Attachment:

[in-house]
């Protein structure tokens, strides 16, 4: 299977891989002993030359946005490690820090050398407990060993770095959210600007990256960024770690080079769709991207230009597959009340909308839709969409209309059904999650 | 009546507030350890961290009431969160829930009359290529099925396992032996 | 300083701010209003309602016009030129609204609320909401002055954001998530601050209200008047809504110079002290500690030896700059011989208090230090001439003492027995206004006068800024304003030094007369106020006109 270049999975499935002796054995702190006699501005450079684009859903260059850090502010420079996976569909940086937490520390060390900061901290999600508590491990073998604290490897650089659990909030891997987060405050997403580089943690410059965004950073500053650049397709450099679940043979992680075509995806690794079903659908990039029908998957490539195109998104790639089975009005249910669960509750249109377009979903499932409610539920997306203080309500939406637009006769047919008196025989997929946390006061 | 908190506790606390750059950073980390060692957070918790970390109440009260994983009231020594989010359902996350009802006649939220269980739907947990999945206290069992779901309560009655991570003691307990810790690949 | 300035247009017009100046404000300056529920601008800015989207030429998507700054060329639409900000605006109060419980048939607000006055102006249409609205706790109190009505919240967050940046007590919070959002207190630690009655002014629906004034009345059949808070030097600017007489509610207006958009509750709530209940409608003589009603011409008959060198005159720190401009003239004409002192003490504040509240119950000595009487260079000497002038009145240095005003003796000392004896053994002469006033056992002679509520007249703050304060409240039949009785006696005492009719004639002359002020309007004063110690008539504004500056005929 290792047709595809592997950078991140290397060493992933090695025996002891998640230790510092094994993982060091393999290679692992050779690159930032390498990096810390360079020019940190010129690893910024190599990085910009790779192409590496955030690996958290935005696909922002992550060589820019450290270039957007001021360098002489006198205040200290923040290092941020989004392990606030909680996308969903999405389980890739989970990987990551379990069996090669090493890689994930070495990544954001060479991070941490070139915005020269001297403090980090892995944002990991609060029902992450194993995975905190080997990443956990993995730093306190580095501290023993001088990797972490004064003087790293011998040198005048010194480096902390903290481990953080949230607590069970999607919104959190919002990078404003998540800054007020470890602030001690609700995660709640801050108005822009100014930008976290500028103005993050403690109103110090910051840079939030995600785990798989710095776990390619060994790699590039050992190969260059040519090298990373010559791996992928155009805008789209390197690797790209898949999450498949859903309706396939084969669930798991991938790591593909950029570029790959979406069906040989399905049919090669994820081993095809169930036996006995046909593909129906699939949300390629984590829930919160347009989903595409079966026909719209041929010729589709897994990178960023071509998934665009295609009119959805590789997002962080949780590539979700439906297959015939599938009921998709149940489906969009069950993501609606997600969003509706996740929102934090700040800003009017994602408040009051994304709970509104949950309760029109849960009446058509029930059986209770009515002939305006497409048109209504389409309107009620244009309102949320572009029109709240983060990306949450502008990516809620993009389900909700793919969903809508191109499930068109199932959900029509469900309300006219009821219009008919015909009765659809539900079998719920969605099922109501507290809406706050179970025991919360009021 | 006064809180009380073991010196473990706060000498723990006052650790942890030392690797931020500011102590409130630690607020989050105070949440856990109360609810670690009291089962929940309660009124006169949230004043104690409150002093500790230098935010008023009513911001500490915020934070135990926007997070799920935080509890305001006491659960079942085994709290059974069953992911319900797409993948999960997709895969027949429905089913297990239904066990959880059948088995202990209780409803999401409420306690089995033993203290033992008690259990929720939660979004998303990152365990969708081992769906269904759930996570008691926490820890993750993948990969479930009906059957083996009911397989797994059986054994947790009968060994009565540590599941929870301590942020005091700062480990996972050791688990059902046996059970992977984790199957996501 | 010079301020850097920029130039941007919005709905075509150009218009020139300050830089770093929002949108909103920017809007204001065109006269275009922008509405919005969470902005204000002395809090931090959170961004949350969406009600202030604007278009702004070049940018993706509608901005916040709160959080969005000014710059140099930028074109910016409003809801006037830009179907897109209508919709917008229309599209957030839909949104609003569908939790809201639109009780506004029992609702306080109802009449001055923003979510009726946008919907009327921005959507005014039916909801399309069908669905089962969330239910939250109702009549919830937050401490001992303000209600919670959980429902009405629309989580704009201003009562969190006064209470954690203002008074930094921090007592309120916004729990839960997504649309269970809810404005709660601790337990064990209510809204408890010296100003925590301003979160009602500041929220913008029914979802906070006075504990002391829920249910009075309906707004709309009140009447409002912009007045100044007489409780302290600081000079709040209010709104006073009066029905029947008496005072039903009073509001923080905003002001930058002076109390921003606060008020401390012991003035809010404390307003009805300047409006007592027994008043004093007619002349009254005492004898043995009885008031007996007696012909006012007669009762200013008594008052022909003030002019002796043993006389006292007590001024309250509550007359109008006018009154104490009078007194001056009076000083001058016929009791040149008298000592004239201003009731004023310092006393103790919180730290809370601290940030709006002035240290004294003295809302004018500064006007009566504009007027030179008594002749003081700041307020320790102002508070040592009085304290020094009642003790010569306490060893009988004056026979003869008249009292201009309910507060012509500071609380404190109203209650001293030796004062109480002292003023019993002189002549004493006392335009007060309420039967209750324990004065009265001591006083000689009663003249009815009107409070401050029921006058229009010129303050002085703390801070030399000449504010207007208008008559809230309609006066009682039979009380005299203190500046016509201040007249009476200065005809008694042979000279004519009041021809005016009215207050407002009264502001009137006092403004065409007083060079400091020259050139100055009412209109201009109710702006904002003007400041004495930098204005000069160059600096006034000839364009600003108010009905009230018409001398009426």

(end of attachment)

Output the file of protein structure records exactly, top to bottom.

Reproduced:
[in-house]
């Protein structure tokens, strides 16, 4: 299977891989002993030359946005490690820090050398407990060993770095959210600007990256960024770690080079769709991207230009597959009340909308839709969409209309059904999650 | 009546507030350890961290009431969160829930009359290529099925396992032996 | 300083701010209003309602016009030129609204609320909401002055954001998530601050209200008047809504110079002290500690030896700059011989208090230090001439003492027995206004006068800024304003030094007369106020006109 270049999975499935002796054995702190006699501005450079684009859903260059850090502010420079996976569909940086937490520390060390900061901290999600508590491990073998604290490897650089659990909030891997987060405050997403580089943690410059965004950073500053650049397709450099679940043979992680075509995806690794079903659908990039029908998957490539195109998104790639089975009005249910669960509750249109377009979903499932409610539920997306203080309500939406637009006769047919008196025989997929946390006061 | 908190506790606390750059950073980390060692957070918790970390109440009260994983009231020594989010359902996350009802006649939220269980739907947990999945206290069992779901309560009655991570003691307990810790690949 | 300035247009017009100046404000300056529920601008800015989207030429998507700054060329639409900000605006109060419980048939607000006055102006249409609205706790109190009505919240967050940046007590919070959002207190630690009655002014629906004034009345059949808070030097600017007489509610207006958009509750709530209940409608003589009603011409008959060198005159720190401009003239004409002192003490504040509240119950000595009487260079000497002038009145240095005003003796000392004896053994002469006033056992002679509520007249703050304060409240039949009785006696005492009719004639002359002020309007004063110690008539504004500056005929 290792047709595809592997950078991140290397060493992933090695025996002891998640230790510092094994993982060091393999290679692992050779690159930032390498990096810390360079020019940190010129690893910024190599990085910009790779192409590496955030690996958290935005696909922002992550060589820019450290270039957007001021360098002489006198205040200290923040290092941020989004392990606030909680996308969903999405389980890739989970990987990551379990069996090669090493890689994930070495990544954001060479991070941490070139915005020269001297403090980090892995944002990991609060029902992450194993995975905190080997990443956990993995730093306190580095501290023993001088990797972490004064003087790293011998040198005048010194480096902390903290481990953080949230607590069970999607919104959190919002990078404003998540800054007020470890602030001690609700995660709640801050108005822009100014930008976290500028103005993050403690109103110090910051840079939030995600785990798989710095776990390619060994790699590039050992190969260059040519090298990373010559791996992928155009805008789209390197690797790209898949999450498949859903309706396939084969669930798991991938790591593909950029570029790959979406069906040989399905049919090669994820081993095809169930036996006995046909593909129906699939949300390629984590829930919160347009989903595409079966026909719209041929010729589709897994990178960023071509998934665009295609009119959805590789997002962080949780590539979700439906297959015939599938009921998709149940489906969009069950993501609606997600969003509706996740929102934090700040800003009017994602408040009051994304709970509104949950309760029109849960009446058509029930059986209770009515002939305006497409048109209504389409309107009620244009309102949320572009029109709240983060990306949450502008990516809620993009389900909700793919969903809508191109499930068109199932959900029509469900309300006219009821219009008919015909009765659809539900079998719920969605099922109501507290809406706050179970025991919360009021 | 006064809180009380073991010196473990706060000498723990006052650790942890030392690797931020500011102590409130630690607020989050105070949440856990109360609810670690009291089962929940309660009124006169949230004043104690409150002093500790230098935010008023009513911001500490915020934070135990926007997070799920935080509890305001006491659960079942085994709290059974069953992911319900797409993948999960997709895969027949429905089913297990239904066990959880059948088995202990209780409803999401409420306690089995033993203290033992008690259990929720939660979004998303990152365990969708081992769906269904759930996570008691926490820890993750993948990969479930009906059957083996009911397989797994059986054994947790009968060994009565540590599941929870301590942020005091700062480990996972050791688990059902046996059970992977984790199957996501 | 010079301020850097920029130039941007919005709905075509150009218009020139300050830089770093929002949108909103920017809007204001065109006269275009922008509405919005969470902005204000002395809090931090959170961004949350969406009600202030604007278009702004070049940018993706509608901005916040709160959080969005000014710059140099930028074109910016409003809801006037830009179907897109209508919709917008229309599209957030839909949104609003569908939790809201639109009780506004029992609702306080109802009449001055923003979510009726946008919907009327921005959507005014039916909801399309069908669905089962969330239910939250109702009549919830937050401490001992303000209600919670959980429902009405629309989580704009201003009562969190006064209470954690203002008074930094921090007592309120916004729990839960997504649309269970809810404005709660601790337990064990209510809204408890010296100003925590301003979160009602500041929220913008029914979802906070006075504990002391829920249910009075309906707004709309009140009447409002912009007045100044007489409780302290600081000079709040209010709104006073009066029905029947008496005072039903009073509001923080905003002001930058002076109390921003606060008020401390012991003035809010404390307003009805300047409006007592027994008043004093007619002349009254005492004898043995009885008031007996007696012909006012007669009762200013008594008052022909003030002019002796043993006389006292007590001024309250509550007359109008006018009154104490009078007194001056009076000083001058016929009791040149008298000592004239201003009731004023310092006393103790919180730290809370601290940030709006002035240290004294003295809302004018500064006007009566504009007027030179008594002749003081700041307020320790102002508070040592009085304290020094009642003790010569306490060893009988004056026979003869008249009292201009309910507060012509500071609380404190109203209650001293030796004062109480002292003023019993002189002549004493006392335009007060309420039967209750324990004065009265001591006083000689009663003249009815009107409070401050029921006058229009010129303050002085703390801070030399000449504010207007208008008559809230309609006066009682039979009380005299203190500046016509201040007249009476200065005809008694042979000279004519009041021809005016009215207050407002009264502001009137006092403004065409007083060079400091020259050139100055009412209109201009109710702006904002003007400041004495930098204005000069160059600096006034000839364009600003108010009905009230018409001398009426």